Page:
The best food is a mixture of flavours, textures, smells and aesthetics. It should be a visceral experience. It should hit receptors you didn’t even know you had and unearth memories long digested. It should transcend chewing and tasting into something altogether more celestial. Alternatively, it should just be stuck into 180°C boiling oil and fried to a majestic beige crisp. Because deep-fried foods are also the best and these are the restaurants that know it.
As evidenced by its name, the Fryer’s Delight knows what we’re on about with this guide. The old school, formica-filled, Italian-owned chippy is a classic. And what comes out of its bubbling oil isn’t too shabby either. Crunching chubby chips, golden brown battered sausages and paddle-sized pieces of fish are a given from this Bloomsbury spot. Just don’t forget the scraps.
The crunch factor on Tong Dak’s fried chicken is, put simply, undeniable. It’s why this Korean fried chicken spot in New Malden is such a winner. They’ve got a bunch of different flavours like honey butter, and garlic soya, but the fried original is where the extreme crunch is at. Salty, slightly spicy, and unbelievably crispy, this will soon become your new favourite fried chicken spot in London.
Innovation comes in many forms but none is more impressive than whoever decided to stick mac ‘n’ cheese in the old fat fryer. They are a sort of coronary in culinary form but that’s also sort of Meatliquor’s remit: deep-fried pickles, hash browns, buffalo wings, and lots of other bits to dip and slowly digest.
That Taiwanese fried chicken. The cuboid gooey deep-fried cheese bao covered in curry sauce. A Taiwanese take on chicken kiev. These are just three examples of the crisp and creative joys to be found on various menus from Bao around London. In fact, their latest location in Shoreditch is no different with its 16 spice seasoned crispy tripe served with a side of spring onion dip or oozing their Ogleshield and jalapeño rolls. A deep-fried destination.
Few plates of food are as unashamedly fried or as genuinely fear-inducing to the weak stomached as La Barra’s fried chicken. It comes in three sizes, the smallest of which could tide you over for a week. The batter created in the kitchen of this basement Colombian spot in Elephant & Castle is otherworldly-looking: swirled and jagged, with a golden brown crunch that looks like it’s come from another dimension, while the chicken inside remains perfectly moist. On top of that, a side of chicharrones and plantain is completely unnecessary and totally welcome.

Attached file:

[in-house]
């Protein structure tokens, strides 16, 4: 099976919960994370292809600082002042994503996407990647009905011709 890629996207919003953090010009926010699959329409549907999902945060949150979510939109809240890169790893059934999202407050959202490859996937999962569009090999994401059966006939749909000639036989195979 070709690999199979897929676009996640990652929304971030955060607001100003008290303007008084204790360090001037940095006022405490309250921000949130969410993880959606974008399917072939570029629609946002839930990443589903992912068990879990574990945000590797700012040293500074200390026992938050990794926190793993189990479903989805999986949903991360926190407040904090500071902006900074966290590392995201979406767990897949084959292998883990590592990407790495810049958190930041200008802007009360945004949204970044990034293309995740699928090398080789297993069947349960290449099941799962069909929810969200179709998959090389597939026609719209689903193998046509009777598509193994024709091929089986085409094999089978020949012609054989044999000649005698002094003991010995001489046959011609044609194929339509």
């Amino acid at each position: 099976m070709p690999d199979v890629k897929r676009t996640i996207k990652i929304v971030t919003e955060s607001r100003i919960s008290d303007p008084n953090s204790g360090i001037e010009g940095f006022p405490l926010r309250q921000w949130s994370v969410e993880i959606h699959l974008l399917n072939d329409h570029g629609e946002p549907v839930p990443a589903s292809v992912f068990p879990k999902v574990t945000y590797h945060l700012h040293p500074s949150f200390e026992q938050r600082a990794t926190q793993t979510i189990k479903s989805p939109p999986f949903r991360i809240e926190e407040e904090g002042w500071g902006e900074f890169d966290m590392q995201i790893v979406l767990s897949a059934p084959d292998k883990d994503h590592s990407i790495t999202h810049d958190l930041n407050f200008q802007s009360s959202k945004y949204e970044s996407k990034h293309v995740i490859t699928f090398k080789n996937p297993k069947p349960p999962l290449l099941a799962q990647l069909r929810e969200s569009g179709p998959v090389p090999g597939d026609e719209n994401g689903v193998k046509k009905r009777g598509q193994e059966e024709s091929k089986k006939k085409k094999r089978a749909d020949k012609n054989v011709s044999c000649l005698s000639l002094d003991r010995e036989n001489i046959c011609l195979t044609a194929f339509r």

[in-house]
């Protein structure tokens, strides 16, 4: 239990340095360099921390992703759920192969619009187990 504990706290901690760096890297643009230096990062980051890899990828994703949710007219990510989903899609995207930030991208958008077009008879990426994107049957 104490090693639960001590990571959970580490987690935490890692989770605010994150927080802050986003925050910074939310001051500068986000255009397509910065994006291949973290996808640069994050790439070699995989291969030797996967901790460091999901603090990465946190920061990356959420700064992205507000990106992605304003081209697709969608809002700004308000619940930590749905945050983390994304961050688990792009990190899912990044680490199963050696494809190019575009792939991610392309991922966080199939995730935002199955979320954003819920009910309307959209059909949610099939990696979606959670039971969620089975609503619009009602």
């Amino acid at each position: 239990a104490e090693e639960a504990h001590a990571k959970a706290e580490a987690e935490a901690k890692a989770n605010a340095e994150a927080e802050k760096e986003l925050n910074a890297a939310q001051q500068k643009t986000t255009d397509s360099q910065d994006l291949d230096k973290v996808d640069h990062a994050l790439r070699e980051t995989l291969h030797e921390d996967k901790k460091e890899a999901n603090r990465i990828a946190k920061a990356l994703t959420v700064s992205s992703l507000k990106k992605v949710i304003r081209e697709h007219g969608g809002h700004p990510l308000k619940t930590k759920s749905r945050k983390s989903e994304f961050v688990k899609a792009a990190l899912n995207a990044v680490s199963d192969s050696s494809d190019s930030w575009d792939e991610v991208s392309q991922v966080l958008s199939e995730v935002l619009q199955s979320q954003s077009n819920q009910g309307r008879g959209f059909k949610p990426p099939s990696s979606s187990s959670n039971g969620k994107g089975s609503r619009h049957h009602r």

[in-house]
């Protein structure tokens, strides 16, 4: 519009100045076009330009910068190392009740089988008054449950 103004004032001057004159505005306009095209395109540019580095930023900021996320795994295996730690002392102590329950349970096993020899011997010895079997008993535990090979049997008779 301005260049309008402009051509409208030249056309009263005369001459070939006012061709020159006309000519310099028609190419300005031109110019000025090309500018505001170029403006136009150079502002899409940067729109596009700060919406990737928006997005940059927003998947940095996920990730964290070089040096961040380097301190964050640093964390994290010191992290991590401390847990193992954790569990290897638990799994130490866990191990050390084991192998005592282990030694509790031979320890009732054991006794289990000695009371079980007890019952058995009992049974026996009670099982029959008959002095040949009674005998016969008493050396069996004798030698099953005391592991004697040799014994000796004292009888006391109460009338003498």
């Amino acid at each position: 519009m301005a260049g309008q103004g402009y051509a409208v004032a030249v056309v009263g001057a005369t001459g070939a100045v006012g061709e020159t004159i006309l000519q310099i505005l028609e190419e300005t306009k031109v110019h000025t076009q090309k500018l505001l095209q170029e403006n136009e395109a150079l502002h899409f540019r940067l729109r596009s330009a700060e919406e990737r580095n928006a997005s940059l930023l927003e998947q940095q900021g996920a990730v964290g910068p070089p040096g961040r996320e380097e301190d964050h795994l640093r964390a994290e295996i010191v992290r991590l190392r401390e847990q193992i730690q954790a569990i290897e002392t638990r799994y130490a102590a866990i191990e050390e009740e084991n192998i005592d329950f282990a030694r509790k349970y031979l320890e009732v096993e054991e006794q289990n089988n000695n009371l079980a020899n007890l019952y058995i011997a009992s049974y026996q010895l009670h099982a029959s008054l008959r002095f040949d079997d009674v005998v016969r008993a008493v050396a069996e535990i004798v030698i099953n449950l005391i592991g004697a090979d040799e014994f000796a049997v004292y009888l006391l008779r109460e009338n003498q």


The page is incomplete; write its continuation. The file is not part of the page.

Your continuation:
Any meal that devotes an entire section to deep-fried cooked foods clearly respects the technique and understands the unbridled delight that’s delivered when the boxes marked golden, crunchy and molten hot inside are ticked. Dim sum is that meal and Orient is your place. You’ve got your sweet char siu-filled croquettes, your sesame prawn toast, spring rolls and an array of beige-ish tinged mystery parcels (usually filled with prawns).
Absolutely everything you order at Koya can include the never-not-welcome addition of tanuki for 60p or so. Tanuki is tempura batter flakes, a welcome mouthful of crunchy goodness to pretty much anything and everything. Of course there’s the actual tempura as well, or crispy prawn heads, or a slab of tonkatsu.
In the pantheon of deep-fried goodies, of gold, shimmering, and potentially nuclear hot orders, the tater tot has a special place. Partly because they’re something of a novelty over here and partly because they have such a silly name. The popcorn hash browns are something a little special when done well, especially when they’re drowning in cheese whiz like at Passyunk Avenue.
The Treats Club
There’s something about food, stuffed inside other food, that gets us inappropriately excited. And The Treats Club Dessert Bar in Netil Market is serving up all sorts of stuffed sweet treats. Think Oreo-stuffed doughnuts sundaes, Biscoff salted caramel hot glazed doughnuts, and smores hot chocolates. That’s the beauty of fried food: it can be filled with sugar as well.